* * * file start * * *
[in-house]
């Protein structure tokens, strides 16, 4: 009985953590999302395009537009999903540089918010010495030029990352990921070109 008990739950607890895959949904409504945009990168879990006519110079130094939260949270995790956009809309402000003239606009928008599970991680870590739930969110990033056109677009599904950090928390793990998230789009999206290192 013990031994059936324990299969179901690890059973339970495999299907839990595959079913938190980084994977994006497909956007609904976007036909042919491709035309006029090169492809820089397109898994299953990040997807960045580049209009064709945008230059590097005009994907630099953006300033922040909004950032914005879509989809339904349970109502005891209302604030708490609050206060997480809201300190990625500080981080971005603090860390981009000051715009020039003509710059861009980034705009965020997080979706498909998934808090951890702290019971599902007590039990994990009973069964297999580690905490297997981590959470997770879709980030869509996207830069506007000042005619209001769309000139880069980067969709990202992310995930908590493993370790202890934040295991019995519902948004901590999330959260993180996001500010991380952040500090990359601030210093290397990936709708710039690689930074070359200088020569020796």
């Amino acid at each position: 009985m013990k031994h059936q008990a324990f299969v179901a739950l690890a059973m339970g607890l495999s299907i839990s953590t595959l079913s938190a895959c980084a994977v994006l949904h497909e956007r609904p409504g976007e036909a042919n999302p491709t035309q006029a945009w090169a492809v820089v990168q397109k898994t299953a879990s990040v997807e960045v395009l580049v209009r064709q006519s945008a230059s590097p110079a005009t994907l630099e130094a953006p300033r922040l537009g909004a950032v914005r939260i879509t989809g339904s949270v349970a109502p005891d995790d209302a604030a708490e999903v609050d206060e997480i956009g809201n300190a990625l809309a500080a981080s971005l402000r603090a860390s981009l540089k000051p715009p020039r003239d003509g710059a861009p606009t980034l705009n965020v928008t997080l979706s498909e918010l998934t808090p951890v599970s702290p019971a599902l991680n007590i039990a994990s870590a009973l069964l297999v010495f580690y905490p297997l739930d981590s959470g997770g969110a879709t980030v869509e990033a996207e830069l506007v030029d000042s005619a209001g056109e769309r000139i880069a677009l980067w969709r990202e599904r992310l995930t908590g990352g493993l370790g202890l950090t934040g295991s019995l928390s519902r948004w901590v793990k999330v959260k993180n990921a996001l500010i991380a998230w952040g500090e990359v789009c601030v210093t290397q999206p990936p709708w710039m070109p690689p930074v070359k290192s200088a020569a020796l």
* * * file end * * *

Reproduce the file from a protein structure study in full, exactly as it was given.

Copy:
[in-house]
């Protein structure tokens, strides 16, 4: 009985953590999302395009537009999903540089918010010495030029990352990921070109 008990739950607890895959949904409504945009990168879990006519110079130094939260949270995790956009809309402000003239606009928008599970991680870590739930969110990033056109677009599904950090928390793990998230789009999206290192 013990031994059936324990299969179901690890059973339970495999299907839990595959079913938190980084994977994006497909956007609904976007036909042919491709035309006029090169492809820089397109898994299953990040997807960045580049209009064709945008230059590097005009994907630099953006300033922040909004950032914005879509989809339904349970109502005891209302604030708490609050206060997480809201300190990625500080981080971005603090860390981009000051715009020039003509710059861009980034705009965020997080979706498909998934808090951890702290019971599902007590039990994990009973069964297999580690905490297997981590959470997770879709980030869509996207830069506007000042005619209001769309000139880069980067969709990202992310995930908590493993370790202890934040295991019995519902948004901590999330959260993180996001500010991380952040500090990359601030210093290397990936709708710039690689930074070359200088020569020796």
């Amino acid at each position: 009985m013990k031994h059936q008990a324990f299969v179901a739950l690890a059973m339970g607890l495999s299907i839990s953590t595959l079913s938190a895959c980084a994977v994006l949904h497909e956007r609904p409504g976007e036909a042919n999302p491709t035309q006029a945009w090169a492809v820089v990168q397109k898994t299953a879990s990040v997807e960045v395009l580049v209009r064709q006519s945008a230059s590097p110079a005009t994907l630099e130094a953006p300033r922040l537009g909004a950032v914005r939260i879509t989809g339904s949270v349970a109502p005891d995790d209302a604030a708490e999903v609050d206060e997480i956009g809201n300190a990625l809309a500080a981080s971005l402000r603090a860390s981009l540089k000051p715009p020039r003239d003509g710059a861009p606009t980034l705009n965020v928008t997080l979706s498909e918010l998934t808090p951890v599970s702290p019971a599902l991680n007590i039990a994990s870590a009973l069964l297999v010495f580690y905490p297997l739930d981590s959470g997770g969110a879709t980030v869509e990033a996207e830069l506007v030029d000042s005619a209001g056109e769309r000139i880069a677009l980067w969709r990202e599904r992310l995930t908590g990352g493993l370790g202890l950090t934040g295991s019995l928390s519902r948004w901590v793990k999330v959260k993180n990921a996001l500010i991380a998230w952040g500090e990359v789009c601030v210093t290397q999206p990936p709708w710039m070109p690689p930074v070359k290192s200088a020569a020796l």